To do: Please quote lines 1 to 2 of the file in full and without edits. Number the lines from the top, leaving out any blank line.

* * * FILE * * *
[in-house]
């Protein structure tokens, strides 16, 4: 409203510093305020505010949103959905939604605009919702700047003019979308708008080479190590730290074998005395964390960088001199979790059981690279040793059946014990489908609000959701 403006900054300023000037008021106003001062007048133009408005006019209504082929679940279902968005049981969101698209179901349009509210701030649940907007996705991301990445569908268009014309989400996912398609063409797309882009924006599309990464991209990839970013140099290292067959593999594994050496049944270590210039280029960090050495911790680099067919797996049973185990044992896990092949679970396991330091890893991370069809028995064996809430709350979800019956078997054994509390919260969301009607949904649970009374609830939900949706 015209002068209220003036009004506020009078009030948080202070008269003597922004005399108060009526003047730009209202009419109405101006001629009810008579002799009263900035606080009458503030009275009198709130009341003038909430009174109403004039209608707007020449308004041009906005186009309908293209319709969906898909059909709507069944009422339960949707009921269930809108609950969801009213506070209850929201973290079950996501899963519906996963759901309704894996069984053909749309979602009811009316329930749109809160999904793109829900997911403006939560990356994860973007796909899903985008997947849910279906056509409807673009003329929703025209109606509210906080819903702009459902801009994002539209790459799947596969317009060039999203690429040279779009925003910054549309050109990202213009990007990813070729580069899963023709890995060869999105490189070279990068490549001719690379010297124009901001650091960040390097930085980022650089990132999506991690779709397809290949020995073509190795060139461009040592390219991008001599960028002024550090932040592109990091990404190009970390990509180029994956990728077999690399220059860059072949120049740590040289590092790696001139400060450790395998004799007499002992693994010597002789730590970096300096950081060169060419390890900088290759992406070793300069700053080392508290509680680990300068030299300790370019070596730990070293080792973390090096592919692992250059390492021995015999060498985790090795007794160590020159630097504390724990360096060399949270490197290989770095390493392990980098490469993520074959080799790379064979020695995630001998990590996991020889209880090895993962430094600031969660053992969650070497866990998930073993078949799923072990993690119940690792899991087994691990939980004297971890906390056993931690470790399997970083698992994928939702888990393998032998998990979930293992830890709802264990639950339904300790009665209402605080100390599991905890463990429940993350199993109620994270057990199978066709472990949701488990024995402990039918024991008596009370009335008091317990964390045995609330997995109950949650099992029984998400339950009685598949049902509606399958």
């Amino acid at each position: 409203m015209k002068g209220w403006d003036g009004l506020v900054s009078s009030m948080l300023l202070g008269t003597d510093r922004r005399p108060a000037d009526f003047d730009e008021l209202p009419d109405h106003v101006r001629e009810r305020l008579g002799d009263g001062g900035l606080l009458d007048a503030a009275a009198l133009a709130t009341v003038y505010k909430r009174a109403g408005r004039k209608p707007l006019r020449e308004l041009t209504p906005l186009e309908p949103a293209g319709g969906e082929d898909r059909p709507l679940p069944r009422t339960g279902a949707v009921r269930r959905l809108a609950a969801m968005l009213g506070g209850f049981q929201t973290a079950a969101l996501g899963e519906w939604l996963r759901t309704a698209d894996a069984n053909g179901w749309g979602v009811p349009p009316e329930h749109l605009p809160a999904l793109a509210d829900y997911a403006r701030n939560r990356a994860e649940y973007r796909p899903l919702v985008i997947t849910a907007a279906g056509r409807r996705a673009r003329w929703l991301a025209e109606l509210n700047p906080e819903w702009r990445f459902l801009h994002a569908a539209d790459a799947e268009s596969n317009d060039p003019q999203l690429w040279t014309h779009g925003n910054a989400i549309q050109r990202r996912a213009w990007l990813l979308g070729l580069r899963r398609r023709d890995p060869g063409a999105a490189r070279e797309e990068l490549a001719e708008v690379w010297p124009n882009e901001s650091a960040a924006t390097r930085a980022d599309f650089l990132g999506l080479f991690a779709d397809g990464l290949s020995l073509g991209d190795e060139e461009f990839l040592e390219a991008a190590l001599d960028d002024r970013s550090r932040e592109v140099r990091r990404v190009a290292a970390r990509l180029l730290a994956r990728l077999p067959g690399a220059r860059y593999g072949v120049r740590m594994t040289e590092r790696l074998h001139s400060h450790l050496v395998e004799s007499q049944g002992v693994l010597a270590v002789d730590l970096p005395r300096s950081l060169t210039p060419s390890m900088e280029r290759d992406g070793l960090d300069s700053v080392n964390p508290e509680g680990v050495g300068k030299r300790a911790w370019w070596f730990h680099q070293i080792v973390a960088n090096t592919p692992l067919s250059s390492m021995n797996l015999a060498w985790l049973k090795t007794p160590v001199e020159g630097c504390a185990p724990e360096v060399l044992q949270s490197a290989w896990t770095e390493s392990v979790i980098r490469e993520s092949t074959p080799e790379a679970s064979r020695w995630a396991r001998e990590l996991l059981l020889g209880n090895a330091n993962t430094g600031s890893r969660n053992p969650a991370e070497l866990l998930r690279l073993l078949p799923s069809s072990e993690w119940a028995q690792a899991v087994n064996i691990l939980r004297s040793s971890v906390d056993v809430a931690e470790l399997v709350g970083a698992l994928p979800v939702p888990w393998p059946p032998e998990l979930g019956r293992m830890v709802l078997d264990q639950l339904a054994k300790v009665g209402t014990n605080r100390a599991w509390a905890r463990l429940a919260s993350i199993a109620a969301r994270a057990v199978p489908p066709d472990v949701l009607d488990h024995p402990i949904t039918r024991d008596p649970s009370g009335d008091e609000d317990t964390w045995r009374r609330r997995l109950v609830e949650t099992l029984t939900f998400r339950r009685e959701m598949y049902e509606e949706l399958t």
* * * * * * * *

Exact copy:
[in-house]
């Protein structure tokens, strides 16, 4: 409203510093305020505010949103959905939604605009919702700047003019979308708008080479190590730290074998005395964390960088001199979790059981690279040793059946014990489908609000959701 403006900054300023000037008021106003001062007048133009408005006019209504082929679940279902968005049981969101698209179901349009509210701030649940907007996705991301990445569908268009014309989400996912398609063409797309882009924006599309990464991209990839970013140099290292067959593999594994050496049944270590210039280029960090050495911790680099067919797996049973185990044992896990092949679970396991330091890893991370069809028995064996809430709350979800019956078997054994509390919260969301009607949904649970009374609830939900949706 015209002068209220003036009004506020009078009030948080202070008269003597922004005399108060009526003047730009209202009419109405101006001629009810008579002799009263900035606080009458503030009275009198709130009341003038909430009174109403004039209608707007020449308004041009906005186009309908293209319709969906898909059909709507069944009422339960949707009921269930809108609950969801009213506070209850929201973290079950996501899963519906996963759901309704894996069984053909749309979602009811009316329930749109809160999904793109829900997911403006939560990356994860973007796909899903985008997947849910279906056509409807673009003329929703025209109606509210906080819903702009459902801009994002539209790459799947596969317009060039999203690429040279779009925003910054549309050109990202213009990007990813070729580069899963023709890995060869999105490189070279990068490549001719690379010297124009901001650091960040390097930085980022650089990132999506991690779709397809290949020995073509190795060139461009040592390219991008001599960028002024550090932040592109990091990404190009970390990509180029994956990728077999690399220059860059072949120049740590040289590092790696001139400060450790395998004799007499002992693994010597002789730590970096300096950081060169060419390890900088290759992406070793300069700053080392508290509680680990300068030299300790370019070596730990070293080792973390090096592919692992250059390492021995015999060498985790090795007794160590020159630097504390724990360096060399949270490197290989770095390493392990980098490469993520074959080799790379064979020695995630001998990590996991020889209880090895993962430094600031969660053992969650070497866990998930073993078949799923072990993690119940690792899991087994691990939980004297971890906390056993931690470790399997970083698992994928939702888990393998032998998990979930293992830890709802264990639950339904300790009665209402605080100390599991905890463990429940993350199993109620994270057990199978066709472990949701488990024995402990039918024991008596009370009335008091317990964390045995609330997995109950949650099992029984998400339950009685598949049902509606399958």